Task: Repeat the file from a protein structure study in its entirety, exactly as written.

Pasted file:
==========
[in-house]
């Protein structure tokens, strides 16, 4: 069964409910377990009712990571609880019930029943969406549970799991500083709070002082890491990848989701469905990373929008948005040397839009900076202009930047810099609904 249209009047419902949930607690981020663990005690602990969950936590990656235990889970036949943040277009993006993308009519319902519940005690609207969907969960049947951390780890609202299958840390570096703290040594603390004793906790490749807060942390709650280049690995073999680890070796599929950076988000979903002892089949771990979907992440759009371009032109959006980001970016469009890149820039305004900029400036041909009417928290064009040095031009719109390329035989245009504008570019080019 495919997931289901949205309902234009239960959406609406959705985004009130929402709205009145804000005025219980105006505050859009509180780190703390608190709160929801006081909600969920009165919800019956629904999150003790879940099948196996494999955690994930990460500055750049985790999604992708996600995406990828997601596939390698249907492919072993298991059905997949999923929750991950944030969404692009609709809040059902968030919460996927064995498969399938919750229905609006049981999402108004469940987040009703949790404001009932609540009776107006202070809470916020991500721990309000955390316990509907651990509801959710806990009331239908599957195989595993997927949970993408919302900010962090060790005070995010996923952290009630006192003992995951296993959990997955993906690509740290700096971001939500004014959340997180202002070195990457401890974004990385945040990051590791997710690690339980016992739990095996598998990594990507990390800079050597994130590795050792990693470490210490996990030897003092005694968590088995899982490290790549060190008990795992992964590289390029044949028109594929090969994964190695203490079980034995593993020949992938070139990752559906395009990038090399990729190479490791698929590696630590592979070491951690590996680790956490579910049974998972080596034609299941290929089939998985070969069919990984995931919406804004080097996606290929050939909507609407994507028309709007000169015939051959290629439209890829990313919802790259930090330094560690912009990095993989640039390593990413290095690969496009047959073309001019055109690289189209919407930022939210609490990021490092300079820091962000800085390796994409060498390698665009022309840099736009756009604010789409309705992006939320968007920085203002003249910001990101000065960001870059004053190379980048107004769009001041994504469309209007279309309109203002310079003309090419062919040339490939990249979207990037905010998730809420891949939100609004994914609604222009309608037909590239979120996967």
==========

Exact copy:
[in-house]
């Protein structure tokens, strides 16, 4: 069964409910377990009712990571609880019930029943969406549970799991500083709070002082890491990848989701469905990373929008948005040397839009900076202009930047810099609904 249209009047419902949930607690981020663990005690602990969950936590990656235990889970036949943040277009993006993308009519319902519940005690609207969907969960049947951390780890609202299958840390570096703290040594603390004793906790490749807060942390709650280049690995073999680890070796599929950076988000979903002892089949771990979907992440759009371009032109959006980001970016469009890149820039305004900029400036041909009417928290064009040095031009719109390329035989245009504008570019080019 495919997931289901949205309902234009239960959406609406959705985004009130929402709205009145804000005025219980105006505050859009509180780190703390608190709160929801006081909600969920009165919800019956629904999150003790879940099948196996494999955690994930990460500055750049985790999604992708996600995406990828997601596939390698249907492919072993298991059905997949999923929750991950944030969404692009609709809040059902968030919460996927064995498969399938919750229905609006049981999402108004469940987040009703949790404001009932609540009776107006202070809470916020991500721990309000955390316990509907651990509801959710806990009331239908599957195989595993997927949970993408919302900010962090060790005070995010996923952290009630006192003992995951296993959990997955993906690509740290700096971001939500004014959340997180202002070195990457401890974004990385945040990051590791997710690690339980016992739990095996598998990594990507990390800079050597994130590795050792990693470490210490996990030897003092005694968590088995899982490290790549060190008990795992992964590289390029044949028109594929090969994964190695203490079980034995593993020949992938070139990752559906395009990038090399990729190479490791698929590696630590592979070491951690590996680790956490579910049974998972080596034609299941290929089939998985070969069919990984995931919406804004080097996606290929050939909507609407994507028309709007000169015939051959290629439209890829990313919802790259930090330094560690912009990095993989640039390593990413290095690969496009047959073309001019055109690289189209919407930022939210609490990021490092300079820091962000800085390796994409060498390698665009022309840099736009756009604010789409309705992006939320968007920085203002003249910001990101000065960001870059004053190379980048107004769009001041994504469309209007279309309109203002310079003309090419062919040339490939990249979207990037905010998730809420891949939100609004994914609604222009309608037909590239979120996967």